War and politics remained inseparably linked since there was no greater service that a leader of the State could perform than to defeat an enemy in war. In late antiquity the old tradition of a mixed civil and military career had been abandoned, and yet even so Belisarius was made consul by a grateful Justinian on his return from Africa. War was frequent in the ancient world and the State needed able men to win its campaigns. In all periods this brought prestige which could be turned to political advantage. The senatorial aristocracy which provided Rome’s generals for so many centuries prided itself on the virtus which fitted its members for high command, but was never very comfortable with individuals whose martial prowess outshone their peers by too great a margin.
It is instructive at this point to survey the fate of our fifteen subjects. Two were killed in skirmishes – Marcellus by the Carthaginians and Julian perhaps by his own side – and Trajan died of natural causes whilst on campaign, as did Marius soon after taking Rome. Three were murdered – Sertorius by some of his own officers, Pompey by orders of Ptolemy’s courtiers, and Caesar by a conspiracy of senators – and another, Corbulo, was ordered to commit suicide by Nero. Scipio Aemilianus and Germanicus both died amidst rumours of poison, Titus unlamented by the brother who succeeded him. Fabius Maximus remained in politics, but the end of his long life was tinged with jealousy for the growing fame of Scipio Africanus. The latter was prematurely forced out of public life into bitter retirement, as in some ways was Belisarius. The last years of Aemilius Paullus were scarred by the opposition he had been forced to overcome in order to celebrate his triumph, and even more by the death of his two sons. In battle Roman commanders directed their troops from just behind the fighting line, a position of some danger. Surviving this and winning great glory brought further perils that were no less real.
We must confess Alexander, Caesar, Scipio and Haniball, to be the worthiest and famoust warriors that ever were; notwithstanding, assure your selfe … they would never have … conquered Countries so easilie, had they been fortified as Germanie, France, and the Low Countries, with others, have been since their daies.
Even as Sir Roger Williams wrote his Briefe discourse of Warre in 1590 and hinted that new developments in warfare – most notably modern fortifications and improved cannon – had lessened the relevance to contemporary commanders of exempla from antiquity, many other military theorists were actively seeking to learn from the Greeks and Romans.2 This was not entirely new, since Vegetius’ late fourth-century Epitome of Military Science had been one of the most frequently copied secular manuscripts throughout the Middle Ages. It is difficult to establish the extent to which Vegetius’ ideas actually influenced the behaviour of medieval captains on campaign, but he was certainly well thought of by the literate community. Many of his recommendations, for instance avoiding battle except in the most advantageous circumstances, and withdrawing behind well-provisioned fortifications until an invader ran out of food and had to retreat, were certainly characteristic of medieval warfare. However, the leaders who put these into practice may well have based their decisions on experience rather than the advice of a Roman theorist.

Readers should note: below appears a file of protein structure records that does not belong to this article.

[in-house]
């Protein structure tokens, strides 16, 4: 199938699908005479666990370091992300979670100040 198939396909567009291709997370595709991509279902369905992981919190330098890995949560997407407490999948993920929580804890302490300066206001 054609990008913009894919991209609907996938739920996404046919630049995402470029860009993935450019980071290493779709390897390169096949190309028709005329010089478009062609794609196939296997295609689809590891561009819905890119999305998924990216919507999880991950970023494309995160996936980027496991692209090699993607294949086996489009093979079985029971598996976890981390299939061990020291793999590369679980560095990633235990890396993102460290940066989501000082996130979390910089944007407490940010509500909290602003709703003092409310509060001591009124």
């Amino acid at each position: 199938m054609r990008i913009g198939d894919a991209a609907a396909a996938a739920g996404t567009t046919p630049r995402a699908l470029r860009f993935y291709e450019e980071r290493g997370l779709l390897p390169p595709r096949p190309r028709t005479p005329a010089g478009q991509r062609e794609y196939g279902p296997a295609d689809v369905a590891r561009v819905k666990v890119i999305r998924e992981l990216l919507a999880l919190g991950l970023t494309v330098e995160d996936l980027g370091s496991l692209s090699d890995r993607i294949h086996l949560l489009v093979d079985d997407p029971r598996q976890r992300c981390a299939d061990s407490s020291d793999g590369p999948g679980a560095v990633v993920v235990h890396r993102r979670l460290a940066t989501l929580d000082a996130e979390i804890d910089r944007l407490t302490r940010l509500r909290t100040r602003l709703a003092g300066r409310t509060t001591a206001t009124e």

By the sixth century Roman warfare had itself become characteristically medieval, with relatively small armies, looser discipline than in earlier years, and a prevalence of raiding and other small-scale operations over larger battles. Medieval kingdoms lacked the wealth, resources and degree of centralization needed to field armies resembling in any way those of Rome at her height. It was not until the late fifteenth and sixteenth centuries that conditions began to change as states became more sophisticated and fielded ever larger armies. Traditional methods of controlling armies proved impractical as numbers of soldiers grew, a problem made worse by the much greater need for order if the new light firearms were to be wielded effectively. Literacy was becoming more widespread, access to books and pamphlets made far easier by the introduction of the printing press. Some ancient authors were rediscovered, and many made more accessible by translation into modern languages. By the late sixteenth and seventeenth centuries leaders like Maurice and William of Nassau in the Netherlands and Gustavus Adolphus in Sweden were consciously trying to turn their armies into forces based on the discipline, organization and tactical system of the Roman legions. In 1616 John Bingham published an English translation of The Tacticks of Aelian which included not only diagrams showing pikemen in seventeenth-century dress performing the individual movements, but also a section on how the ancient drills had been adapted for use in the Dutch service. The cover was even more direct, for it depicted Alexander the Great handing over his sword to Maurice of Nassau.
With armies designed after the Roman model – or at least after what the military reformers thought was the Roman model – it is unsurprising that in many ways commanders can be observed acting in a rather Roman way for several centuries. At the head of armies rarely numbering more than 30,000 men moving in close formation, they too could see most of a battlefield. Many of the conditions within which the general operated, and his capacity to control his troops, had not changed – telescopes would improve visibility, but at the same time the clouds of smoke produced by black powder weapons reduced this. Communication was still no faster than the speed of a dispatch rider. The staff who assisted a leader were usually, as in Roman times, drawn from family and friends, comparatively few in number, unspecialized in purpose, and lacking any formal training. It seems doubtful that Caesar or Pompey would have found the battlefield of Gustavus Adolphus or Marlborough so very different from their own experience, or indeed vice versa.